Fish populations are equally abundant, with more than 20 species living within the park. Prized trout targets include bull, rainbow, cutthroat, and brook. Many anglers opt for such additional species as whitefish, northern pike, grayling, and even Kokanee salmon. 

If you’re planning to keep your catch, you’ll have to fish according to the watershed geography. Cast west of the Continental Divide, and you’ll have to release all cutthroats. If you fish in Hidden, Evangeline, or Camas lakes east of the Divide, you can keep two per day. (Note: Don’t expect to take home bulls; they’re catch-and-release throughout the park.) Only artificial lures and flies are allowed—regardless of species—and lead is forbidden. 


Fishing the park’s rivers is allowed from the third Saturday in May through Nov. 30, with lake fishing allowed year-round. (Note: If you’re fishing Two Medicine Lake, check Blackfeet Tribe fishing regulations first.) 


Believe it or not, no fishing license is required to fish within park boundaries. You’ll only need a Montana fishing license on the Middle Fork of the Flathead River. More info: nps.gov/glac   

Katmai National Park, AK 

Best for: Salmon and rainbow trout 

If you want to fish for salmon, it doesn’t get any better (or more grandiose) than southern Alaska’s Katmai National Park. Katmai was first established in 1918 to protect the volcanically devastated region surrounding Novarupta and the Valley of Ten Thousand Smokes. Today, it guards 9,000 years of human history as well as important resources for a number of Native peoples who still have ties to this landscape. Among those resources: lush habitat for five species of Pacific salmon, as well as rainbow trout, Dolly Varden, Arctic char, Arctic grayling, and lake trout.  

One of the most popular areas to fish is Brooks Camp, which is situated at the mouth of the Brooks River on the shore of Naknek Lake. While you should expect windy, rainy, and cold conditions, you can also expect incredible fishing, no matter what you’re after. 

Most people arrive via small, float-equipped aircraft. (Visit Katmai’s Directions and Transportation page for more information.) 


The season for fishing in Katmai runs from April 30 to Aug. 15. 


An Alaska sport fishing license is required for all nonresidents 16 and over, as well as for most residents 16 to 59. (Note: You may also need a harvest record card and/or king salmon stamp.) 

Special federal and state regulations exist for the Brooks River. New in 2022, you’ll need a permit ($6; reserve online) for any activities within the river corridor between July 1 to Oct. 31 when the salmon are spawning.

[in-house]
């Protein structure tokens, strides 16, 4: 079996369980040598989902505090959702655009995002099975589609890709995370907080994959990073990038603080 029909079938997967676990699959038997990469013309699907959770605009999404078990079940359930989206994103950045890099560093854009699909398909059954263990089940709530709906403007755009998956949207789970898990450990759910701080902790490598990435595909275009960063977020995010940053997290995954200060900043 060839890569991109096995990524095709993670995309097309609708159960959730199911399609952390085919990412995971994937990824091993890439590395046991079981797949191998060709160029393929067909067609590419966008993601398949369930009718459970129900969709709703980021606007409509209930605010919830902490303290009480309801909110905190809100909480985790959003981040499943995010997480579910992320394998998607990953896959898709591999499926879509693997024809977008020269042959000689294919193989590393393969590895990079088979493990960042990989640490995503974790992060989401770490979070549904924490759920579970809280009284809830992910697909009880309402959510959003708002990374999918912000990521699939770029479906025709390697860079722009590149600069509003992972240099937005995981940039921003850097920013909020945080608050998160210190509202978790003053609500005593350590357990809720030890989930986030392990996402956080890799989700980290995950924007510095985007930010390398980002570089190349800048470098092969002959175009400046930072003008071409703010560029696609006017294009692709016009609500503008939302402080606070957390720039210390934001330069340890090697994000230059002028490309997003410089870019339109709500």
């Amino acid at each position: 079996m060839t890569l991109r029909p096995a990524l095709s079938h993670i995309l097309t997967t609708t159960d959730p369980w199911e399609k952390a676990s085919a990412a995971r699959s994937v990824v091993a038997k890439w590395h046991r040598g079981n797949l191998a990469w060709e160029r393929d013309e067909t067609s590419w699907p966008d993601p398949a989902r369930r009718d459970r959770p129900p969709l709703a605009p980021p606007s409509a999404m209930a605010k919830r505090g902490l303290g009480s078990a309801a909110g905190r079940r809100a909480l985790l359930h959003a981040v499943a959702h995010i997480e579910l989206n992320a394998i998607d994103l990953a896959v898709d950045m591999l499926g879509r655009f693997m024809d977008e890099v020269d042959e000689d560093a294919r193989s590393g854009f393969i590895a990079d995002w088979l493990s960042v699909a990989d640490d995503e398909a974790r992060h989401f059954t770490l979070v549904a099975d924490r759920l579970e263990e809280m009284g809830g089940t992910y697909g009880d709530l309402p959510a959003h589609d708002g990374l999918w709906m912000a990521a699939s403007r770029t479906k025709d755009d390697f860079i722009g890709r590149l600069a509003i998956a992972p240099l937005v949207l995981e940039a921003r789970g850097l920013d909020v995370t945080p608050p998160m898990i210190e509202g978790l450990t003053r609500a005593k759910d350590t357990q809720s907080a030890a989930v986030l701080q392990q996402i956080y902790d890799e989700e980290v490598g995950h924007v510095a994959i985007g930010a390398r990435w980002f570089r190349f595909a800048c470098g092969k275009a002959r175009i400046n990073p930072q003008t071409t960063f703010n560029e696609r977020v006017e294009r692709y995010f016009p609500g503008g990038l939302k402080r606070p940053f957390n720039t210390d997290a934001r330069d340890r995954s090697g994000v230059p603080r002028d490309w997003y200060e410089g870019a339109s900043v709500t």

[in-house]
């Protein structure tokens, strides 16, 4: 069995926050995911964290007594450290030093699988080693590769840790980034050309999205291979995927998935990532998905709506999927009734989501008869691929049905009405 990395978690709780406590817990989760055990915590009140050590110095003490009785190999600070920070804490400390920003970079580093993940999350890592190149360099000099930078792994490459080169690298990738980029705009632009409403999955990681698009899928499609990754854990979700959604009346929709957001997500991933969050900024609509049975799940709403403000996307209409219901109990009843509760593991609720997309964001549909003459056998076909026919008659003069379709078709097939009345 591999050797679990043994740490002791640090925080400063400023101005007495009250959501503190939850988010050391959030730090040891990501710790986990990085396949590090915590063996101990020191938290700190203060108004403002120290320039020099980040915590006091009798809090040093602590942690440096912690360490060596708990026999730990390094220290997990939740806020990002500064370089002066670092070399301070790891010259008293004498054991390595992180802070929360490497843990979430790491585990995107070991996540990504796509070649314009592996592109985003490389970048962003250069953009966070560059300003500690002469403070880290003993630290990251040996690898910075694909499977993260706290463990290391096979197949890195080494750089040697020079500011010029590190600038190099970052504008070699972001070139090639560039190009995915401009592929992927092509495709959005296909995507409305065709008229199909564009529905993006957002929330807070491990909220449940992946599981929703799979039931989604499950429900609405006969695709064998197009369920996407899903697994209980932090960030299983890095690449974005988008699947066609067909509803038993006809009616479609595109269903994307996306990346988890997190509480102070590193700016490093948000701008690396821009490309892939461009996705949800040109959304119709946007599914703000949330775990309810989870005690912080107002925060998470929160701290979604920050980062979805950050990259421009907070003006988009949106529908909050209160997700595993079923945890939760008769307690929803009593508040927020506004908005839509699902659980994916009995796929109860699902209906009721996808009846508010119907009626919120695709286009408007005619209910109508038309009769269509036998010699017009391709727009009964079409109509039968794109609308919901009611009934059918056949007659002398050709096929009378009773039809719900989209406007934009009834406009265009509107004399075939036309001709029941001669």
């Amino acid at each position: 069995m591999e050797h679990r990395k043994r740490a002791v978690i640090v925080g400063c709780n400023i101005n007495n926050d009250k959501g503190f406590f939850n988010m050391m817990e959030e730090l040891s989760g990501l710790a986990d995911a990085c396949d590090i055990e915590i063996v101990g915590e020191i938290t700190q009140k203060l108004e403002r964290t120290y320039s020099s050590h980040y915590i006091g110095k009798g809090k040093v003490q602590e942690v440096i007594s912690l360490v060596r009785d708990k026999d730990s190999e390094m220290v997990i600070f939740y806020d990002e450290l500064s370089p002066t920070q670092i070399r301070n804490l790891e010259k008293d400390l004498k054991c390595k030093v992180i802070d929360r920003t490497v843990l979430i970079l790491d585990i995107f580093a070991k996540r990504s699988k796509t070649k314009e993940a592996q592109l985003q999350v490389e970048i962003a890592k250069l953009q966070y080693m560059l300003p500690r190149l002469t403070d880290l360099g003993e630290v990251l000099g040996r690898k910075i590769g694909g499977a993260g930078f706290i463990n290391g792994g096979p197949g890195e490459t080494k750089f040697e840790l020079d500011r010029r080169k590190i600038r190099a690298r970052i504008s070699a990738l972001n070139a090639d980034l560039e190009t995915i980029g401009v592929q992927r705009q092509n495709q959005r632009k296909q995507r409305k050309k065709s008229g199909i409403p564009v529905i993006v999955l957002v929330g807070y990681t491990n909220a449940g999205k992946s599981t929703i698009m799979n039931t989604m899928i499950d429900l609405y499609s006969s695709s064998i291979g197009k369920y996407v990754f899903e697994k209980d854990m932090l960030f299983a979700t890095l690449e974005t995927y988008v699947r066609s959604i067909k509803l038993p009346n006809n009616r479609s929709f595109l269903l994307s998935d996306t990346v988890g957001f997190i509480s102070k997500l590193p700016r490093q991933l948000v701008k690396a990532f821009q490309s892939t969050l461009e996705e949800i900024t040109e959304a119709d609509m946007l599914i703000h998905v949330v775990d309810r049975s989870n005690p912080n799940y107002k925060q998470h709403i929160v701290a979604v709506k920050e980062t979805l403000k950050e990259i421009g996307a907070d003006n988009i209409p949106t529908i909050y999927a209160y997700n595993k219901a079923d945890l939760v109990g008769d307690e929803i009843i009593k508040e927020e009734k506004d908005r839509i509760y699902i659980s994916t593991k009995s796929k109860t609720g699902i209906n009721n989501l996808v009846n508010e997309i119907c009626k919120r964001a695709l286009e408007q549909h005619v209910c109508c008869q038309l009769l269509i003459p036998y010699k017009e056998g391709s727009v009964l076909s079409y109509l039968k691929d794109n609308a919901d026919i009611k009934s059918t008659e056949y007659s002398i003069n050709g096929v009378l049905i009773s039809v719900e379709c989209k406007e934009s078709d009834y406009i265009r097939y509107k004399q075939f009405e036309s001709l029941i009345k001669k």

All visitors are required to attend a bear safety talk outlining park regulations. Be aware that, even if you’re practicing catch and release, as is required in certain areas, you’re still raiding the bears’ refrigerator. Always reel in and back off when bears are within 50 yards. And if a bear claims your hooked fish? Cut the line and give up the goods. More info: nps.gov/katm 

Everglades National Park, FL 

Best for: Redfish, tarpon 

A refuge for such endangered animals as manatees, Florida panthers, and American crocodiles, Everglades National Park was once the homeland of Calusa, Seminole, and other Native tribes. Today, it’s a World Heritage Site and an International Biosphere Reserve. With 1.5 million acres of marshes, mangrove islands, wetlands, and waterways, it’s also an angler’s paradise. 

One third of the park is covered by saltwater and the rest is a freshwater wetland. That means you’ll find vastly different fish species on offer depending on where you visit. Prized saltwater zones such as Whitewater Bay and Ten Thousand Islands are prime fisheries for redfish, speckled trout, and tarpon, while Florida Bay teems with snook, cobia, and permit. For freshwater fishing, ply any of the umpteen lakes and canals for such species as largemouth bass and peacock.


Open seasons and regulations vary per species. Visit the FWC website for more information. 


Anglers 16 and older need separate freshwater and saltwater Florida fishing licenses to fish from within or atop the water. (Florida residents fishing from shore do not need a license). However, no special fishing license from the NPS is required.

Anglers are limited to possession of 20 fish per person at any time, but may possess no more than 10 fish of any one species. Bag limits for certain species is less than 10 fish. Fair warning: High levels of mercury have been found in Everglades bass, spotted seatrout, catfish, bluefish, jack crevalle, and ladyfish. More info: nps.gov/ever 

All articles are for general informational purposes.  Each individual’s needs, preferences, goals and abilities may vary.  Be sure to obtain all appropriate training, expert supervision and/or medical advice before engaging in strenuous or potentially hazardous activity.